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ASHP Submits Letter to Leaders of the Health Subcommittee on Pharmacists Role in Managing the Opioid Crisis

Energy and Commerce Committee

April 11, 2018

The Honorable Michael Burgess, Chairman
The Honorable Gene Green, Ranking Member
United States House of Representatives
Energy and Commerce Committee
Health Subcommittee
2125 Rayburn House Office Building
Washington, D.C. 20515

Dear Chairman Burgess and Ranking Member Green,

ASHP (American Society of Health-System Pharmacists) respectfully requests that H.R. 592, the Pharmacy and Medically Underserved Areas Enhancement Act, be included in legislation being developed by the subcommittee to address the current opioid abuse crisis. ASHP represents pharmacists who serve as patient care providers in acute and ambulatory settings. The organization’s 45,000 members include pharmacists, student pharmacists, and pharmacy technicians. For more than 75 years, ASHP has been at the forefront of efforts to improve medication use and enhance patient safety.

ASHP shares the committee’s commitment to combating the nation’s opioid overdose and misuse epidemic. We believe that pharmacists, as the medication experts on the interprofessional healthcare team, play an essential role in opioid and substance misuse prevention, education, and assistance. ASHP has long prioritized efforts to address this public health crisis, engaging at the state level to strengthen prescription drug monitoring programs (PDMPs) and at the federal level to increase funding for treatment and prevention initiatives.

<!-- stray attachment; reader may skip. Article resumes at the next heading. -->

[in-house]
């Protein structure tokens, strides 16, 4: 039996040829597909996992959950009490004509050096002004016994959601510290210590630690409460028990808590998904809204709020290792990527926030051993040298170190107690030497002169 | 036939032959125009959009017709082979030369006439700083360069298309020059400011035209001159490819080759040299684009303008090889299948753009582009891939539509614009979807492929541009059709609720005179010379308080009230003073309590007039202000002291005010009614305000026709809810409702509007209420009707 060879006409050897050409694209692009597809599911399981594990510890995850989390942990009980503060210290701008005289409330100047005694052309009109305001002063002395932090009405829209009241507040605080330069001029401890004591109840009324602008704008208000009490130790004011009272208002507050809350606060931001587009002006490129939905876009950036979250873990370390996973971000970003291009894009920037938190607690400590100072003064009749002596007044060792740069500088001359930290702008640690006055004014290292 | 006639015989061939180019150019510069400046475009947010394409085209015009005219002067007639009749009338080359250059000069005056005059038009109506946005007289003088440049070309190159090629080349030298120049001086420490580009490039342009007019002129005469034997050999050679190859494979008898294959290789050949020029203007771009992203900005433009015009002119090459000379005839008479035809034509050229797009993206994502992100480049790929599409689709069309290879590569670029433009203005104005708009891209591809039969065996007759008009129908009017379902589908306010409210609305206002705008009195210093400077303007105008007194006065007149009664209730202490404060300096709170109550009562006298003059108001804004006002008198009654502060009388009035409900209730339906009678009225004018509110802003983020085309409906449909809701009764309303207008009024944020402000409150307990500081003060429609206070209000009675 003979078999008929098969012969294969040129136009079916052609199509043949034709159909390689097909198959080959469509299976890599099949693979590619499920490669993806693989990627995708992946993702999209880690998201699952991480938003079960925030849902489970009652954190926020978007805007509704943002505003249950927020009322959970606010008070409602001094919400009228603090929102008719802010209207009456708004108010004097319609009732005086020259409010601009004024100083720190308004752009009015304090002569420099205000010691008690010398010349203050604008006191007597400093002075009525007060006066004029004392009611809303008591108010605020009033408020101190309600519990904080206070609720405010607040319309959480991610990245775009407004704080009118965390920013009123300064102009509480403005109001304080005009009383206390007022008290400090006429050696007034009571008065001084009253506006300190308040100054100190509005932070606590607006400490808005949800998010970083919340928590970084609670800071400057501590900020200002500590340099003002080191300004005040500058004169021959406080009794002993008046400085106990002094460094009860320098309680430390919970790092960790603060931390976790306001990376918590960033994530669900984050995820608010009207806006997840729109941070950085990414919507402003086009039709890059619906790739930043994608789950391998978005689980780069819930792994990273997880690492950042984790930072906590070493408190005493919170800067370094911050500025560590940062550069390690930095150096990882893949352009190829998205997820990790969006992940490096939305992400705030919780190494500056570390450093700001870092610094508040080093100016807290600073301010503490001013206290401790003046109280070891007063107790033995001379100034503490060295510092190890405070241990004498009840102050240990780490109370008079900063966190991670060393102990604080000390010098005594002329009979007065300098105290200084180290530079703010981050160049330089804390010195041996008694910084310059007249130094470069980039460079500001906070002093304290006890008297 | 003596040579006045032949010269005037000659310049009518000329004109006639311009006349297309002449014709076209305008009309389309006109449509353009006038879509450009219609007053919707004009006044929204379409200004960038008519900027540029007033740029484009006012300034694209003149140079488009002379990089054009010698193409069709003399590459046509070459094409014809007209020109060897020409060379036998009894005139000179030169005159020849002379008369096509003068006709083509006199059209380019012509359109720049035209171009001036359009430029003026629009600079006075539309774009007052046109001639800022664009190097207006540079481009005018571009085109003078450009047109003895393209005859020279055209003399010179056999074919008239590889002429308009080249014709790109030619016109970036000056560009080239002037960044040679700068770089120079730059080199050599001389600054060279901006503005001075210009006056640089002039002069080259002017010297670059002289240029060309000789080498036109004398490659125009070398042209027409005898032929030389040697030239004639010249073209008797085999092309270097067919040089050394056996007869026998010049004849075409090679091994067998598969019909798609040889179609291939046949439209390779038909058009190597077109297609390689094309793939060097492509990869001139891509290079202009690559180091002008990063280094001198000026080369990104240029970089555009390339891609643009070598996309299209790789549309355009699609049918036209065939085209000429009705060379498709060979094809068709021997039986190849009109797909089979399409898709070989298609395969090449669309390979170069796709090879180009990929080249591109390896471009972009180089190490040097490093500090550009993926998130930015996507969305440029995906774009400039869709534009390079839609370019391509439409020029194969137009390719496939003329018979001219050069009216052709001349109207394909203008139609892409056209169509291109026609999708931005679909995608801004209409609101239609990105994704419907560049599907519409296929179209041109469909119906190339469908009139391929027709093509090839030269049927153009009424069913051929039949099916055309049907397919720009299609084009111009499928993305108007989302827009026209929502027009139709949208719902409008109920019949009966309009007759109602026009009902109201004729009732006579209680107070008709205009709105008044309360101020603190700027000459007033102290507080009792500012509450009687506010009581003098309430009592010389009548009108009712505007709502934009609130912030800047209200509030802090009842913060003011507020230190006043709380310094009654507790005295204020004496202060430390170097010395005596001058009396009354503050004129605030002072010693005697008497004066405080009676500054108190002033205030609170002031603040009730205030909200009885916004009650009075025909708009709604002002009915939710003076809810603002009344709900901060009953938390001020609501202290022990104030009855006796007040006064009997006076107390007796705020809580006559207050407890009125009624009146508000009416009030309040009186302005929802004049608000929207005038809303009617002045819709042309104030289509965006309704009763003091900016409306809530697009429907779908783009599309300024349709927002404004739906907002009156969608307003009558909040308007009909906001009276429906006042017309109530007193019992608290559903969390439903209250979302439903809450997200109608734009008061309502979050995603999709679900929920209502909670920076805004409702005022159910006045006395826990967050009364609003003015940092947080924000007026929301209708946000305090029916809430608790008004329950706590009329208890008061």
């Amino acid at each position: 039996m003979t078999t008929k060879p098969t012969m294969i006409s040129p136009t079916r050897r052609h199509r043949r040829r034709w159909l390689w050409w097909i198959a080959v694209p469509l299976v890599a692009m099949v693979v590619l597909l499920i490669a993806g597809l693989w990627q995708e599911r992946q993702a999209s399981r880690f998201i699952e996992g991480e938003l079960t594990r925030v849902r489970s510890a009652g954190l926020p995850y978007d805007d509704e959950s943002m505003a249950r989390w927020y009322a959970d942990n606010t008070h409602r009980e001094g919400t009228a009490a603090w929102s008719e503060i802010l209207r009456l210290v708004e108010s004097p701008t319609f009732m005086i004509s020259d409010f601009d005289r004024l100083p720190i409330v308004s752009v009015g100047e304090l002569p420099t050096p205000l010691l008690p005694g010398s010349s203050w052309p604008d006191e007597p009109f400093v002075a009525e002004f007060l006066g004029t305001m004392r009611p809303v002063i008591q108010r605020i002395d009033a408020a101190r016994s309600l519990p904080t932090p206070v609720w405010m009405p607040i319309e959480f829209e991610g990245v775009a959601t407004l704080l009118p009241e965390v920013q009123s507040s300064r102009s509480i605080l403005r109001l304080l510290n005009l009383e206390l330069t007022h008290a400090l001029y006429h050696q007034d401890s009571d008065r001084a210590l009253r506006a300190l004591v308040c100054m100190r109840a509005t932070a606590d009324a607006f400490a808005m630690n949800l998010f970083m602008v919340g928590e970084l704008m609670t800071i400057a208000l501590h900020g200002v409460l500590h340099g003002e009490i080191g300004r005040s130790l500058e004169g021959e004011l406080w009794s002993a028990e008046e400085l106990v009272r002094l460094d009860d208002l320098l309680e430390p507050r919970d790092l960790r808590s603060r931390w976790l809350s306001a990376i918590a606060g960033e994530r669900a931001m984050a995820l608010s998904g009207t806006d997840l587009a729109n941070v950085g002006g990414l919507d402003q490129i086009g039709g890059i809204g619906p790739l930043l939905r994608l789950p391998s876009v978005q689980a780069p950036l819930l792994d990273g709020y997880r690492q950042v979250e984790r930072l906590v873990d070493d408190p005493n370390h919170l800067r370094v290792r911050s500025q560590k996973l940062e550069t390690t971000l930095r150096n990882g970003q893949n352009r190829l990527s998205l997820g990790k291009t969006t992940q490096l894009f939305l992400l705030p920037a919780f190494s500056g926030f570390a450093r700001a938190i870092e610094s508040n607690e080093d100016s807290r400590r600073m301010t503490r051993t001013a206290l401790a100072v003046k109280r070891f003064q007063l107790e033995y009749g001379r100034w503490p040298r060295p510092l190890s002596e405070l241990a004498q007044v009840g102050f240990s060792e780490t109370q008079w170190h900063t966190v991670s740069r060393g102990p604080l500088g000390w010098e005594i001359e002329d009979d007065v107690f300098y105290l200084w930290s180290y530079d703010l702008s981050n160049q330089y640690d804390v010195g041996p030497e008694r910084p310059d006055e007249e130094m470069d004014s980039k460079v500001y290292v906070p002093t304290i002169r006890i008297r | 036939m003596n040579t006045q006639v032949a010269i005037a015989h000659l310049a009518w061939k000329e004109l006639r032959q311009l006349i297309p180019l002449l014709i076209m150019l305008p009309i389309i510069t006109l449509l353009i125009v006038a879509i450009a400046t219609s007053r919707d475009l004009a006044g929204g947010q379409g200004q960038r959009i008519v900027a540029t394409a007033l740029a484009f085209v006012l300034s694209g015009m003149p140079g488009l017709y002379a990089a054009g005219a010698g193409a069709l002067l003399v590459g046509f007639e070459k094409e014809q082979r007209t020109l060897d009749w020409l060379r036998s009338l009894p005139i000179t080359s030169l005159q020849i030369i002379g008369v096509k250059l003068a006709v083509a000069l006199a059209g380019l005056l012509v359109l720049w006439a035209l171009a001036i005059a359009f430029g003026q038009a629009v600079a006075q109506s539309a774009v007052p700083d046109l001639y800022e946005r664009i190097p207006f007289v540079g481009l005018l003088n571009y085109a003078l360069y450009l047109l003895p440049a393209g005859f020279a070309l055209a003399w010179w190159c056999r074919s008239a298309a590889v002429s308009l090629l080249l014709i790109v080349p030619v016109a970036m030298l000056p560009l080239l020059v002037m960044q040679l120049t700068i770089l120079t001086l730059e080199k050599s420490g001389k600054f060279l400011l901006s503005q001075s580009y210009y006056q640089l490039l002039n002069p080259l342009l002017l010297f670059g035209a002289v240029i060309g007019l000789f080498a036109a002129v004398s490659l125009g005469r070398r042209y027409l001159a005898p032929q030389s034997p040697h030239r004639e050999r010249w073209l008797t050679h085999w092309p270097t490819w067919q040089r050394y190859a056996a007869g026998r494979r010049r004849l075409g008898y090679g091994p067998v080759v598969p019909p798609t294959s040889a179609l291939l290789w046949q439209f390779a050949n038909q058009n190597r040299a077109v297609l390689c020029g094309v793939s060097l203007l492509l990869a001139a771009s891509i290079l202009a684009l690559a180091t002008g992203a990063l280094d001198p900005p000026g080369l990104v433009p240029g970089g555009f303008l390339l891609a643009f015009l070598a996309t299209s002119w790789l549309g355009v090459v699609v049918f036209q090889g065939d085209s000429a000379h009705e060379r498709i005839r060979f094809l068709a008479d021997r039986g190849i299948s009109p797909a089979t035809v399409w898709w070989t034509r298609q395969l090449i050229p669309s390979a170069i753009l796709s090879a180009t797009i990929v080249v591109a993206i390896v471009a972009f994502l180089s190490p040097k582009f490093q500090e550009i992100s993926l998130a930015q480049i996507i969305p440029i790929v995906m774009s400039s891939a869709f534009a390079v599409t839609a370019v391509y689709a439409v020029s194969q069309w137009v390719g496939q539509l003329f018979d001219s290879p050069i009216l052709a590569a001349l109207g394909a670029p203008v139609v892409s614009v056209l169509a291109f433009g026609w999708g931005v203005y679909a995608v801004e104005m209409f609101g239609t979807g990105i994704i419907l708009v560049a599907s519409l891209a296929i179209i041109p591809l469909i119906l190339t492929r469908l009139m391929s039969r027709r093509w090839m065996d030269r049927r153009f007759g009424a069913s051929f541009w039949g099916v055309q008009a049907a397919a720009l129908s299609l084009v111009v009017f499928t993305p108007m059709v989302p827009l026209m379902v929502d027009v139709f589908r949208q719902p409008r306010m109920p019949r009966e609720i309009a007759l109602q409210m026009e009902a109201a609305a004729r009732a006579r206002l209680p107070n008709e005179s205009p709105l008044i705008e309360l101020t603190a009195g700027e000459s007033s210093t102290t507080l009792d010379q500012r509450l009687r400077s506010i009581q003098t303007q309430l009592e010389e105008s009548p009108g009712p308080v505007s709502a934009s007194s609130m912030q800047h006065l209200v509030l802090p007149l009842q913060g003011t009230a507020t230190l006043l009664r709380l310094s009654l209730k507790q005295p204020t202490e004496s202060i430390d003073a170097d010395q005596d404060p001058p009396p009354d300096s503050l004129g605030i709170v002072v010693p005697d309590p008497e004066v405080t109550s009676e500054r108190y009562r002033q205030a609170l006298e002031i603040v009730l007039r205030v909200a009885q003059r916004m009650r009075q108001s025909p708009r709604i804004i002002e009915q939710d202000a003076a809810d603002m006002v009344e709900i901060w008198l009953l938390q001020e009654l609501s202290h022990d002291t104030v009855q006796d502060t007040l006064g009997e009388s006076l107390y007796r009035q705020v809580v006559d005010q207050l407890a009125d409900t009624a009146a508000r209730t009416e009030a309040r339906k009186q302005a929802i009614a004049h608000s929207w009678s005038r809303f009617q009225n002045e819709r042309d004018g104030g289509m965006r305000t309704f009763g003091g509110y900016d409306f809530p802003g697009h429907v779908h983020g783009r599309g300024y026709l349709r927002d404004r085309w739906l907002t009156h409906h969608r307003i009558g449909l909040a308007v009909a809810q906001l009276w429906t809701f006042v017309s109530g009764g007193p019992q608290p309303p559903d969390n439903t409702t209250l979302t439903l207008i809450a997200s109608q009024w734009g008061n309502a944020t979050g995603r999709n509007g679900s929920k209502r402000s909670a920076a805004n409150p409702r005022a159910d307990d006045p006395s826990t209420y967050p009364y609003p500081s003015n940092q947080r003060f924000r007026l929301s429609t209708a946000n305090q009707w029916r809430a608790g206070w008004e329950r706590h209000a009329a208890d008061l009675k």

Currently, pharmacists’ services are not covered under Medicare Part B. As a result, beneficiaries’ access to the healthcare practitioner with the most medication-related education and training is limited, and is restricted mainly to services related to the dispensing of medications. By not including pharmacists among other Part B providers whose services are covered, patients are not receiving the benefits of a coordinated, team-based approach to care.

For patients living with chronic conditions, the sheer number of medications creates situations where misuse or abuse is a real possibility. Because pharmacists see the patient’s complete medication profile on a regular basis, they can be the bridge between healthcare providers by coordinating and providing medication-related services.

Pharmacists can help fight the opioid epidemic by managing and optimizing the impact of medications, reviewing medications to tailor care plans to patient needs, providing recommendations for non-opioid pain management alternatives, and educating patients regarding opioids. This can be accomplished by recognizing the value pharmacists offer as members of the healthcare team and utilizing them at the top of their training in fighting the opioid crisis. This recognition is especially important in underserved communities specifically addressed in this legislation.

Again, ASHP thanks the subcommittee for its work on this public health crisis. As the subcommittee continues its work, we encourage you to view ASHP as a resource on this critical issue. Please contact me with any questions, or have a member of your team contact Christopher Topoleski, Director of Federal Legislative Affairs, at 301-664-8806 or at [email protected].


Kasey K. Thompson, Pharm.D., M.S., M.B.A.
Chief Operating Officer & Senior Vice President